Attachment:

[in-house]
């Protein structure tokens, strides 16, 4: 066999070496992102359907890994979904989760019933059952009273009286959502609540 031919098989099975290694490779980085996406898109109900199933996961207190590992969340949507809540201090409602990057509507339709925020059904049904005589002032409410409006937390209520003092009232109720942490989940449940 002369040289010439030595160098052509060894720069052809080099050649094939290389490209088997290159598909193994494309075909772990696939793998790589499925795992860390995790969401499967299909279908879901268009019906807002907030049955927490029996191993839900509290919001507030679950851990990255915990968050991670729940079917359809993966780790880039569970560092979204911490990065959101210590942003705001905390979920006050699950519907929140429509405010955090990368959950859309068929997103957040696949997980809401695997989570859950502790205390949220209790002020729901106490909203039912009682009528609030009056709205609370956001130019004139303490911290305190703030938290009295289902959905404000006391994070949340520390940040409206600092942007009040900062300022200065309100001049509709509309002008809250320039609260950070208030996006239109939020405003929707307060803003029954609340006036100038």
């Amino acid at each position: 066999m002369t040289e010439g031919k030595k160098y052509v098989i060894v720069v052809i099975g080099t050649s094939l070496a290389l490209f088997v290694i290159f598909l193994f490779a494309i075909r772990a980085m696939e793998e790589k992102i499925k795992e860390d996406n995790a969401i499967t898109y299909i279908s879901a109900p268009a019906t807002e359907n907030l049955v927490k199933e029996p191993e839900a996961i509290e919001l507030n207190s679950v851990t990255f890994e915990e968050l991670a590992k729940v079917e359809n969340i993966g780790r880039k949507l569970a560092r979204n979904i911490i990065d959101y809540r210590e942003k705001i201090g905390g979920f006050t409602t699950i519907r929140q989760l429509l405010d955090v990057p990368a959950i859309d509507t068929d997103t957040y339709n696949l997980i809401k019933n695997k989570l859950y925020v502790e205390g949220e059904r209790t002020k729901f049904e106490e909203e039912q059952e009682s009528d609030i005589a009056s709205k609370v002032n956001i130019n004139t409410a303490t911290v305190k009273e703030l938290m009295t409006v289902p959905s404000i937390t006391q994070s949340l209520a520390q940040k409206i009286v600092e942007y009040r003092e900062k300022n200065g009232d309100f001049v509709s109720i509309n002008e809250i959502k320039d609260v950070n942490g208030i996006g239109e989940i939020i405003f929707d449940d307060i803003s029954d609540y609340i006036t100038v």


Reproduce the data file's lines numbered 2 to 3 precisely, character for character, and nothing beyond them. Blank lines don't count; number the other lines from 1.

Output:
């Protein structure tokens, strides 16, 4: 066999070496992102359907890994979904989760019933059952009273009286959502609540 031919098989099975290694490779980085996406898109109900199933996961207190590992969340949507809540201090409602990057509507339709925020059904049904005589002032409410409006937390209520003092009232109720942490989940449940 002369040289010439030595160098052509060894720069052809080099050649094939290389490209088997290159598909193994494309075909772990696939793998790589499925795992860390995790969401499967299909279908879901268009019906807002907030049955927490029996191993839900509290919001507030679950851990990255915990968050991670729940079917359809993966780790880039569970560092979204911490990065959101210590942003705001905390979920006050699950519907929140429509405010955090990368959950859309068929997103957040696949997980809401695997989570859950502790205390949220209790002020729901106490909203039912009682009528609030009056709205609370956001130019004139303490911290305190703030938290009295289902959905404000006391994070949340520390940040409206600092942007009040900062300022200065309100001049509709509309002008809250320039609260950070208030996006239109939020405003929707307060803003029954609340006036100038």
């Amino acid at each position: 066999m002369t040289e010439g031919k030595k160098y052509v098989i060894v720069v052809i099975g080099t050649s094939l070496a290389l490209f088997v290694i290159f598909l193994f490779a494309i075909r772990a980085m696939e793998e790589k992102i499925k795992e860390d996406n995790a969401i499967t898109y299909i279908s879901a109900p268009a019906t807002e359907n907030l049955v927490k199933e029996p191993e839900a996961i509290e919001l507030n207190s679950v851990t990255f890994e915990e968050l991670a590992k729940v079917e359809n969340i993966g780790r880039k949507l569970a560092r979204n979904i911490i990065d959101y809540r210590e942003k705001i201090g905390g979920f006050t409602t699950i519907r929140q989760l429509l405010d955090v990057p990368a959950i859309d509507t068929d997103t957040y339709n696949l997980i809401k019933n695997k989570l859950y925020v502790e205390g949220e059904r209790t002020k729901f049904e106490e909203e039912q059952e009682s009528d609030i005589a009056s709205k609370v002032n956001i130019n004139t409410a303490t911290v305190k009273e703030l938290m009295t409006v289902p959905s404000i937390t006391q994070s949340l209520a520390q940040k409206i009286v600092e942007y009040r003092e900062k300022n200065g009232d309100f001049v509709s109720i509309n002008e809250i959502k320039d609260v950070n942490g208030i996006g239109e989940i939020i405003f929707d449940d307060i803003s029954d609540y609340i006036t100038v």